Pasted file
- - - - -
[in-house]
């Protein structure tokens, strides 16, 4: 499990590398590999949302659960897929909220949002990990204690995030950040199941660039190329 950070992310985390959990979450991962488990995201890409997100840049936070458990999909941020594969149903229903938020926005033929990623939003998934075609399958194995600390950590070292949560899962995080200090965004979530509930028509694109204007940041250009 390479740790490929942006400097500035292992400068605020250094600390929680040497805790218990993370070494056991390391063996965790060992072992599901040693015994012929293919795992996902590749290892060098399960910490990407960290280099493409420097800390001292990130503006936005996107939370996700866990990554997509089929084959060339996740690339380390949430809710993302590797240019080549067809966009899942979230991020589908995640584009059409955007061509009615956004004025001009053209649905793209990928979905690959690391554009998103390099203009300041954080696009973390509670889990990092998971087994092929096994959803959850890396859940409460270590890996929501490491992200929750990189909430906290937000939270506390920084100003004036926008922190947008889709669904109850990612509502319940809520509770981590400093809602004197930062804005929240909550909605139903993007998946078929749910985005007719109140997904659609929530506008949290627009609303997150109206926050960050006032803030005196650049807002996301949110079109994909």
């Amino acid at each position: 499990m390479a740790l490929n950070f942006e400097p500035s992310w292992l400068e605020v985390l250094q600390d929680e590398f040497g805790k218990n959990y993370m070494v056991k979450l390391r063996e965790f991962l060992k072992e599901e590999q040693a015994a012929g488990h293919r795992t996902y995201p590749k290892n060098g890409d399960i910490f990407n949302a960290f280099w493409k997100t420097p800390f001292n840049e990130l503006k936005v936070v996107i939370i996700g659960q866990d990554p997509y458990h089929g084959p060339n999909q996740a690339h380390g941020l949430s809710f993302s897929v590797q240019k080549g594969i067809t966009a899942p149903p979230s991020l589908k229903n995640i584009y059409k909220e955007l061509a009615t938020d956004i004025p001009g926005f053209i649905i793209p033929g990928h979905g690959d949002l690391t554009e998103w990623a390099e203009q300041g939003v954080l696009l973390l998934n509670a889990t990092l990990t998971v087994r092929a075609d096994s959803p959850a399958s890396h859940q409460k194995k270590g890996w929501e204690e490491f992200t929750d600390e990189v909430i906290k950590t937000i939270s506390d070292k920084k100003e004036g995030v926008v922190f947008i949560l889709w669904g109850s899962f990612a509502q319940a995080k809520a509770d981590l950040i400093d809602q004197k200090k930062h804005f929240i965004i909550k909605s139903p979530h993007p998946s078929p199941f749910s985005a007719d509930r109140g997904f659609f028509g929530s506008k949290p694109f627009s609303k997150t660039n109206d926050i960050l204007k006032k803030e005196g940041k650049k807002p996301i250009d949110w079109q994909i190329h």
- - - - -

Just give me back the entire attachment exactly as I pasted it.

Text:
[in-house]
């Protein structure tokens, strides 16, 4: 499990590398590999949302659960897929909220949002990990204690995030950040199941660039190329 950070992310985390959990979450991962488990995201890409997100840049936070458990999909941020594969149903229903938020926005033929990623939003998934075609399958194995600390950590070292949560899962995080200090965004979530509930028509694109204007940041250009 390479740790490929942006400097500035292992400068605020250094600390929680040497805790218990993370070494056991390391063996965790060992072992599901040693015994012929293919795992996902590749290892060098399960910490990407960290280099493409420097800390001292990130503006936005996107939370996700866990990554997509089929084959060339996740690339380390949430809710993302590797240019080549067809966009899942979230991020589908995640584009059409955007061509009615956004004025001009053209649905793209990928979905690959690391554009998103390099203009300041954080696009973390509670889990990092998971087994092929096994959803959850890396859940409460270590890996929501490491992200929750990189909430906290937000939270506390920084100003004036926008922190947008889709669904109850990612509502319940809520509770981590400093809602004197930062804005929240909550909605139903993007998946078929749910985005007719109140997904659609929530506008949290627009609303997150109206926050960050006032803030005196650049807002996301949110079109994909």
């Amino acid at each position: 499990m390479a740790l490929n950070f942006e400097p500035s992310w292992l400068e605020v985390l250094q600390d929680e590398f040497g805790k218990n959990y993370m070494v056991k979450l390391r063996e965790f991962l060992k072992e599901e590999q040693a015994a012929g488990h293919r795992t996902y995201p590749k290892n060098g890409d399960i910490f990407n949302a960290f280099w493409k997100t420097p800390f001292n840049e990130l503006k936005v936070v996107i939370i996700g659960q866990d990554p997509y458990h089929g084959p060339n999909q996740a690339h380390g941020l949430s809710f993302s897929v590797q240019k080549g594969i067809t966009a899942p149903p979230s991020l589908k229903n995640i584009y059409k909220e955007l061509a009615t938020d956004i004025p001009g926005f053209i649905i793209p033929g990928h979905g690959d949002l690391t554009e998103w990623a390099e203009q300041g939003v954080l696009l973390l998934n509670a889990t990092l990990t998971v087994r092929a075609d096994s959803p959850a399958s890396h859940q409460k194995k270590g890996w929501e204690e490491f992200t929750d600390e990189v909430i906290k950590t937000i939270s506390d070292k920084k100003e004036g995030v926008v922190f947008i949560l889709w669904g109850s899962f990612a509502q319940a995080k809520a509770d981590l950040i400093d809602q004197k200090k930062h804005f929240i965004i909550k909605s139903p979530h993007p998946s078929p199941f749910s985005a007719d509930r109140g997904f659609f028509g929530s506008k949290p694109f627009s609303k997150t660039n109206d926050i960050l204007k006032k803030e005196g940041k650049k807002p996301i250009d949110w079109q994909i190329h």